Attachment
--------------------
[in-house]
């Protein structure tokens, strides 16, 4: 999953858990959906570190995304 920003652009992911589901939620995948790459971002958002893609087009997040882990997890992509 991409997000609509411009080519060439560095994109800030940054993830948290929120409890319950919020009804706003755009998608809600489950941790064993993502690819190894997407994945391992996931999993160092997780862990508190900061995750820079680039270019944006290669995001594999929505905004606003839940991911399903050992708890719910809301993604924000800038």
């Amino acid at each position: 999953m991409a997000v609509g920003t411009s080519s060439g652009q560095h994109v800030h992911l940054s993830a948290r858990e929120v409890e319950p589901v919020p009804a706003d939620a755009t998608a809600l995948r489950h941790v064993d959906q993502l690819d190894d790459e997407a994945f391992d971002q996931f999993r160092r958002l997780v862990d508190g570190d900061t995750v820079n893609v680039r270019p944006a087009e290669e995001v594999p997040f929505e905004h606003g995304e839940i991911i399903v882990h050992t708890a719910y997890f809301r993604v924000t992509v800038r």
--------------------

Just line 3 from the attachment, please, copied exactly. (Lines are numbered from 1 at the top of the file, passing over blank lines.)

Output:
């Amino acid at each position: 999953m991409a997000v609509g920003t411009s080519s060439g652009q560095h994109v800030h992911l940054s993830a948290r858990e929120v409890e319950p589901v919020p009804a706003d939620a755009t998608a809600l995948r489950h941790v064993d959906q993502l690819d190894d790459e997407a994945f391992d971002q996931f999993r160092r958002l997780v862990d508190g570190d900061t995750v820079n893609v680039r270019p944006a087009e290669e995001v594999p997040f929505e905004h606003g995304e839940i991911i399903v882990h050992t708890a719910y997890f809301r993604v924000t992509v800038r």